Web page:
As part of the history of Australian sf fandom that I’m working on I have been publishing a small fanzine called iOTA containing reports on the progress of the project, some general thoughts on fandom past and present, reviews of old fanzines and reprints of various items previously published in Australian fanzines.
I put this project aside in early 2018 to undertake commissioned historical work but have recently been able to return to it and have published a new issue of iOTA in the past few days. A couple of people have asked me about back copies of iOTA so I thought it might be convenient to put them here for general access. I also have a small distribution list of people who I send iOTA to direct and issues can also be found on efanzines.com.
Here are links to the previous 17 issues. I’ll probably put any future issues of iOTA in as separate posts rather than including them here.
iOTA 01 December 2016
iOTA 02 January 2017
iOTA 03 February 2017
iOTA 04 March 2017
iOTA 05 April 2017
iOTA 06 May 2017
iOTA 07 June 2017
iOTA 08 July 2017
iOTA 09 August 2017
iOTA 10 September 2017
iOTA 11 October 2017
iOTA 12 November 2017
iOTA 13 December 2017
iOTA 14 January 2018
iOTA 15 February 2018
iOTA 16 March 2018
iOTA 17 June 2020
Published just now is an article of mine titled ‘Sudden Turbulence in the 1970s, Australian Air Transport and the Whitlam Government’. It is a draft of the first chapter of the third volume of my history of Australian civil aviation in the 20th century.
Aussie Fans is the title of an academic tome about fandoms in Australia, mostly contemporary analysis. The opening chapter is a historical discussion of science fiction fandom in Australia before the mid 1960s that I wrote. The University of Iowa Press published the book at the end of last year.
I got back from the Heritage of the Air conference in Canberra a few days ago but have been trying to catch up since then. It was an event sponsored by ICOMOS so there was a lot of heritage discussion as well as aviation, which I found interesting, and a good time was had by all as far as I could see. It was held at University House at the Australian National University. Breakfasts and evening drinks were among the highlights of the event. Here are some photos which include one of me with James Knightly, Peter Hobbins and Matt Henderson and another of Roger Mayer talking to Robin Johnson. In addition to this I spent a day at the National Library photographing old fanzines and a few hours doing a bit of work at the Australian War Memorial. The rest of the time I spent walking around looking at things. The city has changed a lot since we left there in 1987 but not so much since we finished the Tax Office history a decade ago.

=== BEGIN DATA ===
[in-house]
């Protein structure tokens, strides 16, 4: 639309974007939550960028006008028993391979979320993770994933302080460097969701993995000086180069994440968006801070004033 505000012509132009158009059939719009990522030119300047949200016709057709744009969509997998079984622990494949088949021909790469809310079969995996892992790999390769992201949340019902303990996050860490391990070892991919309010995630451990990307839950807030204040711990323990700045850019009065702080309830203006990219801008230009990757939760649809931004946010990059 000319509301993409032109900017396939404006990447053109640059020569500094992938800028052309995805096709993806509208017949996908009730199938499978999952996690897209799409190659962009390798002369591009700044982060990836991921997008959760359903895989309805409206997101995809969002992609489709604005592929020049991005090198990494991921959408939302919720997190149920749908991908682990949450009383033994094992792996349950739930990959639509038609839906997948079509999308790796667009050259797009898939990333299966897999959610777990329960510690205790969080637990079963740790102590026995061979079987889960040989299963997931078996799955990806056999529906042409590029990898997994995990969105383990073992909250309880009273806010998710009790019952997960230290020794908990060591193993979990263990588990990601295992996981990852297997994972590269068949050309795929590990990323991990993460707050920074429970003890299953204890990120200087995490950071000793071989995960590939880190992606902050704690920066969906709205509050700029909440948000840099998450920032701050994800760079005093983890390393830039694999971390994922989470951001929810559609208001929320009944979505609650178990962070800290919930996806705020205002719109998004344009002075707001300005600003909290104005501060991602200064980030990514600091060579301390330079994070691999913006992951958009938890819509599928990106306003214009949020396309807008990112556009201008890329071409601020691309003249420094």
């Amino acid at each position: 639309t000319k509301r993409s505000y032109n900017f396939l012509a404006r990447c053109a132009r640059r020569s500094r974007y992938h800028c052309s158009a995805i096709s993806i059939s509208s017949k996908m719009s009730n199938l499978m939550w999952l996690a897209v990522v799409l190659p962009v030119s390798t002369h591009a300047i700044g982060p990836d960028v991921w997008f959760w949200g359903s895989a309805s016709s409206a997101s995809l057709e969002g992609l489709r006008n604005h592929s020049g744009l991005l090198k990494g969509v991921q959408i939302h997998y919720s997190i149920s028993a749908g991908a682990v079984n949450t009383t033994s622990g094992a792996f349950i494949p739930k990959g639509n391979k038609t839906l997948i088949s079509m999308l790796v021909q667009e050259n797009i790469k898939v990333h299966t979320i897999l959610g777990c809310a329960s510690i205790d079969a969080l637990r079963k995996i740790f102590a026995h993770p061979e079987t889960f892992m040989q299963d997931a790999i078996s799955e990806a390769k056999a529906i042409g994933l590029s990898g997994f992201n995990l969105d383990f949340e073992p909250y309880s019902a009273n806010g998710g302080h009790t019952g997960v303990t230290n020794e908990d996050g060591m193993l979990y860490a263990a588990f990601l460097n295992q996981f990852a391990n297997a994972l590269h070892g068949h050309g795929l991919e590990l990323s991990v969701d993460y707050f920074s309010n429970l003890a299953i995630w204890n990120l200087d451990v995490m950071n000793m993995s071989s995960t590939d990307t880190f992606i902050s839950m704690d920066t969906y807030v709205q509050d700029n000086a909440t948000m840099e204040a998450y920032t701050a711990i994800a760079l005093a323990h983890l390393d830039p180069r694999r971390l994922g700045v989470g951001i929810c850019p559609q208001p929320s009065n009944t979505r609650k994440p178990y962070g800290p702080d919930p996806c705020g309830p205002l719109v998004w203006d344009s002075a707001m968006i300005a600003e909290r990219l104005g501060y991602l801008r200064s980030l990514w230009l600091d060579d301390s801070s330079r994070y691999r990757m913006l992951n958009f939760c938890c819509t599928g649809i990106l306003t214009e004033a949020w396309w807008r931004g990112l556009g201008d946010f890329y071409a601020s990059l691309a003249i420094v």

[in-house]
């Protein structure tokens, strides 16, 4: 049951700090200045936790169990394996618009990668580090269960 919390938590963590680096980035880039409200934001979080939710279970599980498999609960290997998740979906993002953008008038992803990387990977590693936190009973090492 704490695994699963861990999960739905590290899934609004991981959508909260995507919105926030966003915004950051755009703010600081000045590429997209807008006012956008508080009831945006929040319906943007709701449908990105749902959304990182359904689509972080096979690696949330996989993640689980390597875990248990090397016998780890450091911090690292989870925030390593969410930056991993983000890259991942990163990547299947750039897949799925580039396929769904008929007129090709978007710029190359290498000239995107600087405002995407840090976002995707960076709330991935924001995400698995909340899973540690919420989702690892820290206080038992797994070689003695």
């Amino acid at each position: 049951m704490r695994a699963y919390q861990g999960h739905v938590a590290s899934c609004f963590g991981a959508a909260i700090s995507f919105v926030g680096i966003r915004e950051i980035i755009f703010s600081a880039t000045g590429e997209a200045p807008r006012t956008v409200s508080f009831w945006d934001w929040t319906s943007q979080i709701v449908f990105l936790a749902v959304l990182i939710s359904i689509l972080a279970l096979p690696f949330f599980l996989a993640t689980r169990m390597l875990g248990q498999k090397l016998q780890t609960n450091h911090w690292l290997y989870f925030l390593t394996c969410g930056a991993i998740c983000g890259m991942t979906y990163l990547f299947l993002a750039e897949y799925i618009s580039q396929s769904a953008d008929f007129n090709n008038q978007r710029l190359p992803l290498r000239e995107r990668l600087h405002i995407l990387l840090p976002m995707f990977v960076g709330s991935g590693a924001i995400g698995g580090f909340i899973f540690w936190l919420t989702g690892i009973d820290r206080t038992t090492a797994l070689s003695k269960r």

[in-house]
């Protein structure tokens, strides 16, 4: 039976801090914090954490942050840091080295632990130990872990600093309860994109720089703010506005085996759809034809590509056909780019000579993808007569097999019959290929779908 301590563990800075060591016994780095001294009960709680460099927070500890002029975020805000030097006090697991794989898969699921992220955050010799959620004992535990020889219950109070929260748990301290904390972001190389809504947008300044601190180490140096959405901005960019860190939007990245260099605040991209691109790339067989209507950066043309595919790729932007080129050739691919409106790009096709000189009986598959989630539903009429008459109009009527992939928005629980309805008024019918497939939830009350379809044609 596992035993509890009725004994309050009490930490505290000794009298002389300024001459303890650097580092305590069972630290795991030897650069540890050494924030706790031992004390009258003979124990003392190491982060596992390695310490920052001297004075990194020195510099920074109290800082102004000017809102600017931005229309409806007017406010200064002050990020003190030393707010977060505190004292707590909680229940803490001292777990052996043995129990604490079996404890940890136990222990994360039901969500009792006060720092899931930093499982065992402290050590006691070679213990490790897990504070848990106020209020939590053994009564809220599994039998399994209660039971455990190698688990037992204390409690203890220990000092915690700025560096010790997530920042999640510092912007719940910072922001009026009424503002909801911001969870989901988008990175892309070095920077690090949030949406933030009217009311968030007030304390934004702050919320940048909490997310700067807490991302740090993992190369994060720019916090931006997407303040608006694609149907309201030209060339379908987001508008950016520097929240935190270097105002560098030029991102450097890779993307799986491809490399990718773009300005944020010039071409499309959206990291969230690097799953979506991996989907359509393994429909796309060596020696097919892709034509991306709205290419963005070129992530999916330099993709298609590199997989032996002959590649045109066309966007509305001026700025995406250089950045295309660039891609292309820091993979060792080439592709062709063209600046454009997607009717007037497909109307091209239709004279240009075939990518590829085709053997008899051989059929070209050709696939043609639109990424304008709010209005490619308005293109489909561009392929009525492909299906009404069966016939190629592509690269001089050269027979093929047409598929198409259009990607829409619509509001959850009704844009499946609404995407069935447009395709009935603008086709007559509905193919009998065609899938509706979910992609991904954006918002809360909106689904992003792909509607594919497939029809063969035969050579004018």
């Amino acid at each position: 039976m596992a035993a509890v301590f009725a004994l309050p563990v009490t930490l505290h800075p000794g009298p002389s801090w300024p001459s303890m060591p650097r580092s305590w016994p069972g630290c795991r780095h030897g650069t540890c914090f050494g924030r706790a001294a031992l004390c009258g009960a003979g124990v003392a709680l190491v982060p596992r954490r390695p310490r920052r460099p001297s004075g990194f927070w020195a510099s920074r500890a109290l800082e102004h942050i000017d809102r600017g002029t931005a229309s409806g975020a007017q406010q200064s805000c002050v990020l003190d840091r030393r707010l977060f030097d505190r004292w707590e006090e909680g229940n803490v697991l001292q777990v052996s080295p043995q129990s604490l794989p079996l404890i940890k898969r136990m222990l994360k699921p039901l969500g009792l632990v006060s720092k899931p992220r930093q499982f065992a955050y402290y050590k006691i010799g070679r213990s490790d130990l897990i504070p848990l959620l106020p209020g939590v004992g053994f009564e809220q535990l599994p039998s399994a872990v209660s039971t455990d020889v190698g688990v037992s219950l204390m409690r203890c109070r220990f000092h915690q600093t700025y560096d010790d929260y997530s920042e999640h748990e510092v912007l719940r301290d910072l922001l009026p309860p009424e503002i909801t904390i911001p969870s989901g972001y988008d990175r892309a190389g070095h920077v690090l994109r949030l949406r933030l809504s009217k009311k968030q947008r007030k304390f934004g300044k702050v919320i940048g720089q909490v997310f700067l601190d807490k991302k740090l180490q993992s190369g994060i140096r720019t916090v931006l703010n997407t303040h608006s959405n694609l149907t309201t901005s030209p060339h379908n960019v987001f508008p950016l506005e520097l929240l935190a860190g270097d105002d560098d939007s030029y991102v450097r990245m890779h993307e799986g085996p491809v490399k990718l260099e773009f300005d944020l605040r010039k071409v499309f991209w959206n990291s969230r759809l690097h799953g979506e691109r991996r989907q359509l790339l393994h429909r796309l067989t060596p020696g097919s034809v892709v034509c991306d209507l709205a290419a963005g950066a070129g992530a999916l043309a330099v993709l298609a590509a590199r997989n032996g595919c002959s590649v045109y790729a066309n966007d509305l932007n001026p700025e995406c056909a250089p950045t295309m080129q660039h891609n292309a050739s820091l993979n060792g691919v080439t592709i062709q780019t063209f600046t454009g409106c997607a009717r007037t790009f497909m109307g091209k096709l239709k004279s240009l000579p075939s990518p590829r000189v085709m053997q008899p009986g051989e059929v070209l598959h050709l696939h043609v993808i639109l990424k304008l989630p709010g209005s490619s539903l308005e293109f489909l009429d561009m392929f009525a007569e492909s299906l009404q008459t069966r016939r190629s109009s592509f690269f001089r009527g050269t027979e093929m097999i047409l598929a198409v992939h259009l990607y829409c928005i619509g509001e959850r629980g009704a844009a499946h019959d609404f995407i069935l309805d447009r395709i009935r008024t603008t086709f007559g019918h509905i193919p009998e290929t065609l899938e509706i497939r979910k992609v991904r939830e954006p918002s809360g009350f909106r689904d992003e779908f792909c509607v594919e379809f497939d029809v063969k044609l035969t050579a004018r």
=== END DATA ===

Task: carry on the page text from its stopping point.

In addition to hanging around, I gave a paper on the role of the Council of Defence in establishing aviation in Australia in 1919 and 1920. Here is a copy of what I said. There is a longer version which I will get around to publishing one of these days.
From the Same Root
David Grigg and Perry Middlemiss do a fine podcast called Two Chairmen Talking which is about what they’ve been reading and watching recently, mostly science fiction or stuff related to it. Back in Episode 5 there is about half an hour of me being interviewed about history and the history of Australian sf fandom I’ll get back to next year. So if you want to listen to it, try here:
Episode 5: An Incomplete History of Serious Events